If we start from the position that human beings ought to be treated as equals, and that men and women are likewise best considered as equals, then it is plain that, since women have to bear the children and care for them at least in their earliest years, they should decide whether or not to have children, and which man would make the best father. There is no doubt that this is a major change in human relations, but to me it seems both a good change and an inevitable one. The contrasting notion, that women are somehow inferior to men, that they should obey their husbands, and that single women should cover themselves up for if they do not do so they are responsible for a rape if it were to occur, seems to me fundamentally wrong-headed. A young woman who dresses to draw attention to her beauty should be seen as self-confident, as many women now are. She may be interested in inviting some attention on the part of a particular man, or even of men, but not that she is sexually available to anyone, let alone that she is seeking rape. To assume the latter is simply ignorant as well as arrogant.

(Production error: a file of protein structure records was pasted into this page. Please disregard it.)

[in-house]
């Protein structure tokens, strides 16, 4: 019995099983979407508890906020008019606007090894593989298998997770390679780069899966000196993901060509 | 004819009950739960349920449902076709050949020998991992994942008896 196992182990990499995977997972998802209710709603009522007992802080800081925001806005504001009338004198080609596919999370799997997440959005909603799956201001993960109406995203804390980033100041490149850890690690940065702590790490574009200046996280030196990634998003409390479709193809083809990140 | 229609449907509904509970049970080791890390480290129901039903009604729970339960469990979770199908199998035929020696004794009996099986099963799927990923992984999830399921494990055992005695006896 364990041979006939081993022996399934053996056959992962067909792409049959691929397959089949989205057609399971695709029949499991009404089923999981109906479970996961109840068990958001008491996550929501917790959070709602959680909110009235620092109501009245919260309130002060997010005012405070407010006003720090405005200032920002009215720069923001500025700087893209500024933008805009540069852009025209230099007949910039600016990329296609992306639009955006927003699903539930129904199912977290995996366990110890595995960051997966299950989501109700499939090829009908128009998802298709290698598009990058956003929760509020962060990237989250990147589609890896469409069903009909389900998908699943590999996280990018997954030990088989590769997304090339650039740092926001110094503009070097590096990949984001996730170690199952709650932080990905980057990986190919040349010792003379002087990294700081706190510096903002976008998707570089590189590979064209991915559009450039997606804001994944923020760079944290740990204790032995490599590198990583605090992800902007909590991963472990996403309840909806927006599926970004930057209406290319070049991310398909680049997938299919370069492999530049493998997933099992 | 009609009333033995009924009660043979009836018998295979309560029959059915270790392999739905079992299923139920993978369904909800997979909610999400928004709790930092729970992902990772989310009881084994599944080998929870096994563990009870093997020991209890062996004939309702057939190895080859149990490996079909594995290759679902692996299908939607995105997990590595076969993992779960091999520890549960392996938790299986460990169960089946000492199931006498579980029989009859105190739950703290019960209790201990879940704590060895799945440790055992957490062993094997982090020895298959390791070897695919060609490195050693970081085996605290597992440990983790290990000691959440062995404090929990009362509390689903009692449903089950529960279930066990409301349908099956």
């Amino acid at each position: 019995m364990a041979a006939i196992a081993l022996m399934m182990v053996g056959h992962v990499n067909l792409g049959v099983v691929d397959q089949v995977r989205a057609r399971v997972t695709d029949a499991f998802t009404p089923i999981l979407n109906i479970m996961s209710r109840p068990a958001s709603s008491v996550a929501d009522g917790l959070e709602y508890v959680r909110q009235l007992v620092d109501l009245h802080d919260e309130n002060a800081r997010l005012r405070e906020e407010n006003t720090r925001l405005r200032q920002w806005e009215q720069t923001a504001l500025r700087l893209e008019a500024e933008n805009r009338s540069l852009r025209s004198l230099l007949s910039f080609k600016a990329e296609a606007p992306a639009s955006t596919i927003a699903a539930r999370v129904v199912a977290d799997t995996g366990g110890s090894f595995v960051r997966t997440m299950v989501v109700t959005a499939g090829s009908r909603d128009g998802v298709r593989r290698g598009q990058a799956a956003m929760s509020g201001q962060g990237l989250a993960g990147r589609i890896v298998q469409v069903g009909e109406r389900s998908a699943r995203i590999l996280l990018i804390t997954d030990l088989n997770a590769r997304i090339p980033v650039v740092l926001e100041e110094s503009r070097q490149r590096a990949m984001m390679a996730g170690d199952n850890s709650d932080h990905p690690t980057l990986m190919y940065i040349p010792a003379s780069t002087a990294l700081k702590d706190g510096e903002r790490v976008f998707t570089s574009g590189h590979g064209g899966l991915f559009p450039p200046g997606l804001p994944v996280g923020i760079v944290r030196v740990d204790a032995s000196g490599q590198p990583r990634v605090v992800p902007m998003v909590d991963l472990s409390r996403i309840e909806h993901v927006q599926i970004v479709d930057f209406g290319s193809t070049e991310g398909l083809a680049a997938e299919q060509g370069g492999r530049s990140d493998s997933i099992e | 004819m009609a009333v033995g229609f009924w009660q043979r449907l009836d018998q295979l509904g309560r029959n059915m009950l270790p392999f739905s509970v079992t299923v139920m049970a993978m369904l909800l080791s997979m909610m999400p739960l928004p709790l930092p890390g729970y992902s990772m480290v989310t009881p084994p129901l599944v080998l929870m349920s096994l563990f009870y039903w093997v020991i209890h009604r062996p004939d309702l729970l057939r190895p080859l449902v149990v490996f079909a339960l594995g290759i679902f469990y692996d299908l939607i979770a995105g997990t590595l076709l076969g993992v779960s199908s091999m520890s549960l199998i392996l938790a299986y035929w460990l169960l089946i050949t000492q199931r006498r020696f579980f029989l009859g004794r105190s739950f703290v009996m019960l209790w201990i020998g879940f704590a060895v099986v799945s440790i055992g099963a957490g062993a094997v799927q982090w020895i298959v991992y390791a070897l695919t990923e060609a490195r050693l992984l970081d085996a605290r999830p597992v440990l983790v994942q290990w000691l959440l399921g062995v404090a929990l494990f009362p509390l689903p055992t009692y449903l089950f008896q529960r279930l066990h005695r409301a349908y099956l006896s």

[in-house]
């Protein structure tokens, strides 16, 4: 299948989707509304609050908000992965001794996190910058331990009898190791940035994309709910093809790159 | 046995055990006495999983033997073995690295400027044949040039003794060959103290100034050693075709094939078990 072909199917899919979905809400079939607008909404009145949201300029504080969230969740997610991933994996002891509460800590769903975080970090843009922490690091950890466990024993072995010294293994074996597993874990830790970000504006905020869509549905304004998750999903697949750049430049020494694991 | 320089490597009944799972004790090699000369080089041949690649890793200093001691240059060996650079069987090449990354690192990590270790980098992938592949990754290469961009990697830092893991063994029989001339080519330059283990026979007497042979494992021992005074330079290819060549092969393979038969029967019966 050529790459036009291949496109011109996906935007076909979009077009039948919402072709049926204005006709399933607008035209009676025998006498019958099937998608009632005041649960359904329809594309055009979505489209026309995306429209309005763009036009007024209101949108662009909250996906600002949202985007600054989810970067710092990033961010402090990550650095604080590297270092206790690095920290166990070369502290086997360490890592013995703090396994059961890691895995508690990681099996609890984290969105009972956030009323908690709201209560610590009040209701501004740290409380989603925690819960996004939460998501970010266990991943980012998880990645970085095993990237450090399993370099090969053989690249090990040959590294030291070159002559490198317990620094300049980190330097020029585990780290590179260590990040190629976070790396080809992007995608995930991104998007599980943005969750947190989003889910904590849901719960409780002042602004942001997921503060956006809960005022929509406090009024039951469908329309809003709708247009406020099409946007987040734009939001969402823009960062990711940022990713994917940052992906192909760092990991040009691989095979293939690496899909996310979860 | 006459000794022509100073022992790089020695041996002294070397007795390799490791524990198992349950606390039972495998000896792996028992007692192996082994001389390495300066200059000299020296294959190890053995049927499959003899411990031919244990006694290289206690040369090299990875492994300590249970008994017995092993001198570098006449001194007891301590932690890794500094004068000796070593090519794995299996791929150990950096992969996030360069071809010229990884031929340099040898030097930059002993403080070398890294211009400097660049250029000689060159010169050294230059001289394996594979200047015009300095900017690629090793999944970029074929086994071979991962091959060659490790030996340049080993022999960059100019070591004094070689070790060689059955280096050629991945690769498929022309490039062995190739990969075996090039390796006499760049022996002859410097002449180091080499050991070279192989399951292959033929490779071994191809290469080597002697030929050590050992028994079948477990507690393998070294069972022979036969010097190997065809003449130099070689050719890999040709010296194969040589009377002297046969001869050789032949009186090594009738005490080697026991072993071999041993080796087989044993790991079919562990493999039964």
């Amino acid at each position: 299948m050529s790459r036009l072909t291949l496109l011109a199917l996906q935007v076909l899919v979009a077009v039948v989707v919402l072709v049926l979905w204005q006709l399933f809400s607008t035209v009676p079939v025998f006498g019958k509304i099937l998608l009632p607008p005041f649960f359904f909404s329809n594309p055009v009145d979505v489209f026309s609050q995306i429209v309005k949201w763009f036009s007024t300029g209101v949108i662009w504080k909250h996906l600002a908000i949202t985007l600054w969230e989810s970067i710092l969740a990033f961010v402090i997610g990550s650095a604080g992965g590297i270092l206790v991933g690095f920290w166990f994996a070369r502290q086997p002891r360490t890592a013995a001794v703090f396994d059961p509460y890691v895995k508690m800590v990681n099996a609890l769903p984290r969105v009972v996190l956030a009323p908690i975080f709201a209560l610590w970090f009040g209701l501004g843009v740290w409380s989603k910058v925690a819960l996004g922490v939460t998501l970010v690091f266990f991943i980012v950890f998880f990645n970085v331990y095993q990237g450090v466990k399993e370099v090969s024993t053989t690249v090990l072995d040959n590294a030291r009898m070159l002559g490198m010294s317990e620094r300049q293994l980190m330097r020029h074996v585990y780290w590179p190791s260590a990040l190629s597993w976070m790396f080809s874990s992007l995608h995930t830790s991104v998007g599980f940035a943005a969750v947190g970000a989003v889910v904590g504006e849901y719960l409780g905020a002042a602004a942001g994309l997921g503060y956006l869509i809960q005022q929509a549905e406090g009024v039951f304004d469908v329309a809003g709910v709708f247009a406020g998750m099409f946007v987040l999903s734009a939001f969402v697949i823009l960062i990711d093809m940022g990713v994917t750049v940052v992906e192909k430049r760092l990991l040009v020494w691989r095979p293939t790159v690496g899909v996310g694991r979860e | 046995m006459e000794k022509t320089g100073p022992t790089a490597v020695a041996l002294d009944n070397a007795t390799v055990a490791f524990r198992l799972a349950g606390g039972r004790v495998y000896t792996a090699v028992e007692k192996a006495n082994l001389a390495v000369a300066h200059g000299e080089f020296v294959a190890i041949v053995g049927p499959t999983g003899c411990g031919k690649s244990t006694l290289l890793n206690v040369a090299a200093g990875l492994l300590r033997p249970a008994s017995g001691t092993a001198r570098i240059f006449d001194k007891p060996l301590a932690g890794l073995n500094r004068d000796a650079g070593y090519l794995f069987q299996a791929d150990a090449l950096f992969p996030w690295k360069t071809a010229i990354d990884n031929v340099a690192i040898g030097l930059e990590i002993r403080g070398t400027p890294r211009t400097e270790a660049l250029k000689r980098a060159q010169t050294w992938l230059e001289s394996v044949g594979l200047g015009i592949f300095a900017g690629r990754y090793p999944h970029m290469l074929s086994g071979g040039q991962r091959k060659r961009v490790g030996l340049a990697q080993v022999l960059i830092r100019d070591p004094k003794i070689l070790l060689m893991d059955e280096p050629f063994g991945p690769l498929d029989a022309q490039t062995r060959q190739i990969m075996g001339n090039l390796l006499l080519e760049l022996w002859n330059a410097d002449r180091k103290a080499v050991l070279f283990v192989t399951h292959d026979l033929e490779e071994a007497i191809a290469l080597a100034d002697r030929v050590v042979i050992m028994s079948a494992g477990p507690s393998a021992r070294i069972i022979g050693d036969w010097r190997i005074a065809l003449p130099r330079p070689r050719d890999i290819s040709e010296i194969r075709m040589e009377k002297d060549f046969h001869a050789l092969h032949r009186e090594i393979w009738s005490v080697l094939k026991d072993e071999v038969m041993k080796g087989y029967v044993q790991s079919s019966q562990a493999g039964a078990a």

It seems to me that in the business of shaping ourselves sex plays a most important part. For most men it is an ever-present theme in the day, as women pass by and are inspected for their beauty and desirability. For women, the ‘biological clock’ adds a dimension that men hardly appreciate, and women find the other sex more or less interesting most of the time. What occurs in the head is one thing, and no one need know about it other than ourselves. Behaviour is something else again, and here the Golden Rule applies perfectly, if men (particularly) are prepared to put the time and energy in to understand the differences between themselves and women. For me, being ‘civilised’ implies my preparedness to understand my own hard-wiring and to always be in control of it. For younger generations than my own that process has become easier, partly because women are much more confident, partly because a lot of old taboos have been dropped (we can now talk about politics, religion and sex with one another), and partly because so many more people have been well-educated and can deal with difficult issues. I hope that process continues.